A veterinarian wraps a dog's foot by cleaning and disinfecting the wound and wrapping it with a gauze bandage, according to the Dogington Post. She then wraps the foot with stretch gauze and secures it in place using adhesive tape.
Wrapping a dog's foot can be tricky in order to get the bandage to stay in place without tightness that may lead to swelling and permanent damage, states the Colorado Springs Gazette.
After cleaning and disinfecting the wound, the vet places an absorbent, sterilized, non-stick pad on the wound, states the Dogington Post. Then, she wraps a gauze bandage around the pad, leaving one-third of the bandage exposed on either side. The vet also may wrap some of the dog's fur on both sides of the pad in order to help keep the bandage in place. Next, the vet wraps a layer of adhesive tape over the gauze bandage, testing periodically for the right pressure by placing two fingers under the bandage while wrapping. To keep the bandage from slipping, the vet uses sticky tape to connect the fur and the bandage.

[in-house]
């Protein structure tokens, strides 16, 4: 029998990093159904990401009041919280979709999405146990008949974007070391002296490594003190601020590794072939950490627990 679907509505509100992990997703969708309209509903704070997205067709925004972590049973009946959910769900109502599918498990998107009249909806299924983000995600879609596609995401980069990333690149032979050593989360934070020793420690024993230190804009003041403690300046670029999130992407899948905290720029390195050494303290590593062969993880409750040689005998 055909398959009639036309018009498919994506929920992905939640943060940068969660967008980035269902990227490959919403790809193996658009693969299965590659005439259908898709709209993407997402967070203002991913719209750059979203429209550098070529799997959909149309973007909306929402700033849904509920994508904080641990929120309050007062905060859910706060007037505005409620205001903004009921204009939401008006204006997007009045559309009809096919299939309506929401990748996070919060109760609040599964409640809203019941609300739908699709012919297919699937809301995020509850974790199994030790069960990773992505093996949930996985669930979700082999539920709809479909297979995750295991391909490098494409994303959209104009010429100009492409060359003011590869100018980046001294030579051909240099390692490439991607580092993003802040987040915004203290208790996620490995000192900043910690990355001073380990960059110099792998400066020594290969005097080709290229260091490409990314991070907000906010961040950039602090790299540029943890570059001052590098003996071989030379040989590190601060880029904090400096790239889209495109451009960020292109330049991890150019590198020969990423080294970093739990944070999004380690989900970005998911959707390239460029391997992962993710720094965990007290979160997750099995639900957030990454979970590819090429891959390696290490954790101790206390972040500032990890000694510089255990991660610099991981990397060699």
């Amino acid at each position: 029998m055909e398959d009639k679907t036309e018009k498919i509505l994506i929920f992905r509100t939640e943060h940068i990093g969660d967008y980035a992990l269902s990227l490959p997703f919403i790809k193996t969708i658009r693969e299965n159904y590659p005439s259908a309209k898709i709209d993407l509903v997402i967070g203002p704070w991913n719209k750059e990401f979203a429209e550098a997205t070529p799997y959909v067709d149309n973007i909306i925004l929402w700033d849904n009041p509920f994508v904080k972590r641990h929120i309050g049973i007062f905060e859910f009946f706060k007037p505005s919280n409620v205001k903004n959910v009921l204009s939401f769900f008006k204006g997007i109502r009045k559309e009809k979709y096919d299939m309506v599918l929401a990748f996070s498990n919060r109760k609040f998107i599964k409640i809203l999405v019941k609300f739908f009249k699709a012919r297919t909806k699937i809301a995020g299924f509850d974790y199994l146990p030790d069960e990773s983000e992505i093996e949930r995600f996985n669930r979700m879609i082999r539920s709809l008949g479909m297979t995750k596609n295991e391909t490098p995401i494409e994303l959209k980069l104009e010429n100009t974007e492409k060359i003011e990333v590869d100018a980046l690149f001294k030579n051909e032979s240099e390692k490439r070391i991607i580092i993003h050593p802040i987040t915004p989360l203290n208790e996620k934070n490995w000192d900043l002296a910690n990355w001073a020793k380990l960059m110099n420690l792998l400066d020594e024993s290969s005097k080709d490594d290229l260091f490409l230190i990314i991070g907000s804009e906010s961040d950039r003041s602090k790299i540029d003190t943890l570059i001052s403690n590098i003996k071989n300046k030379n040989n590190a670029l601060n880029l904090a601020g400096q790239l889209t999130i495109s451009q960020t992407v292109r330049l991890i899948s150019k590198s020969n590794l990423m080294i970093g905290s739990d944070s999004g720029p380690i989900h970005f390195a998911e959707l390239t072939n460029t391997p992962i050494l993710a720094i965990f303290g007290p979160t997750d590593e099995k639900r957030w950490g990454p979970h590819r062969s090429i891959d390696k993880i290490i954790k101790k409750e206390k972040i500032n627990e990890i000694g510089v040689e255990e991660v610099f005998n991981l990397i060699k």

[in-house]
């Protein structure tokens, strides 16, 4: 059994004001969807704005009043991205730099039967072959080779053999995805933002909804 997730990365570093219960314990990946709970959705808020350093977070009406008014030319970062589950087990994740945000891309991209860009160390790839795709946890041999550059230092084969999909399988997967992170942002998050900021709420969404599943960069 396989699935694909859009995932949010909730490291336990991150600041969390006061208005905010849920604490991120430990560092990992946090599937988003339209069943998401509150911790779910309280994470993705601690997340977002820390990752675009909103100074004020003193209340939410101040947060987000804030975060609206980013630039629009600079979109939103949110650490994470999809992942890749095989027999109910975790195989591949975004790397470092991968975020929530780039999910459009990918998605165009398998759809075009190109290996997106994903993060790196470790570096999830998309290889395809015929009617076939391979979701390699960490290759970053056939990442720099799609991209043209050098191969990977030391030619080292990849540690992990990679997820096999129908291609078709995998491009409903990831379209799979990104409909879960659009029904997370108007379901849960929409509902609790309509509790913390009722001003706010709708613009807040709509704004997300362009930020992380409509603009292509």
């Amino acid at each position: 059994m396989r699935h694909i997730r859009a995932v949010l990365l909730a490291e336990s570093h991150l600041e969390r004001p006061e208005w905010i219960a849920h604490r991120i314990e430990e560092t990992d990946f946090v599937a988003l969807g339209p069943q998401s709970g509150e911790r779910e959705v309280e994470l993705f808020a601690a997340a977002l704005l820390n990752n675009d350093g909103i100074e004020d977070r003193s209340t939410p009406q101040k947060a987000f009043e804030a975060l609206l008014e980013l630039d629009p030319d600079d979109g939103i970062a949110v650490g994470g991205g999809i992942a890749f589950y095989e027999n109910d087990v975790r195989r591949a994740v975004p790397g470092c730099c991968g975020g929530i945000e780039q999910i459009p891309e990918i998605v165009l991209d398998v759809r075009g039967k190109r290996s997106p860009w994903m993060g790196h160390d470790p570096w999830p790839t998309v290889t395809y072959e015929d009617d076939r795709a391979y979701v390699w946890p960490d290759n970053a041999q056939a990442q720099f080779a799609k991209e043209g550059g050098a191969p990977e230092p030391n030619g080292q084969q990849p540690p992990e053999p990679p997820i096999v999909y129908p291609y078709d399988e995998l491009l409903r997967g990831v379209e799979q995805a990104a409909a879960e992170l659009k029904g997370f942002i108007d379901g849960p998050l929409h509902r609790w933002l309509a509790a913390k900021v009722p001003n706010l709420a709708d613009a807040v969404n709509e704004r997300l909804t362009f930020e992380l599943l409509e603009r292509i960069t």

The ends of the middle two toes are left exposed and should be lying parallel to each other, the Gazette suggests. If the toes start to point in opposite directions, that is an indication that the foot is swelling and the bandage should be removed.
An injury may swell after being wrapped and should be checked frequently for tightness to avoid permanent damage to the limb, the Gazette advises. If the pet owner observes swelling and constriction, he should remove the wrap immediately.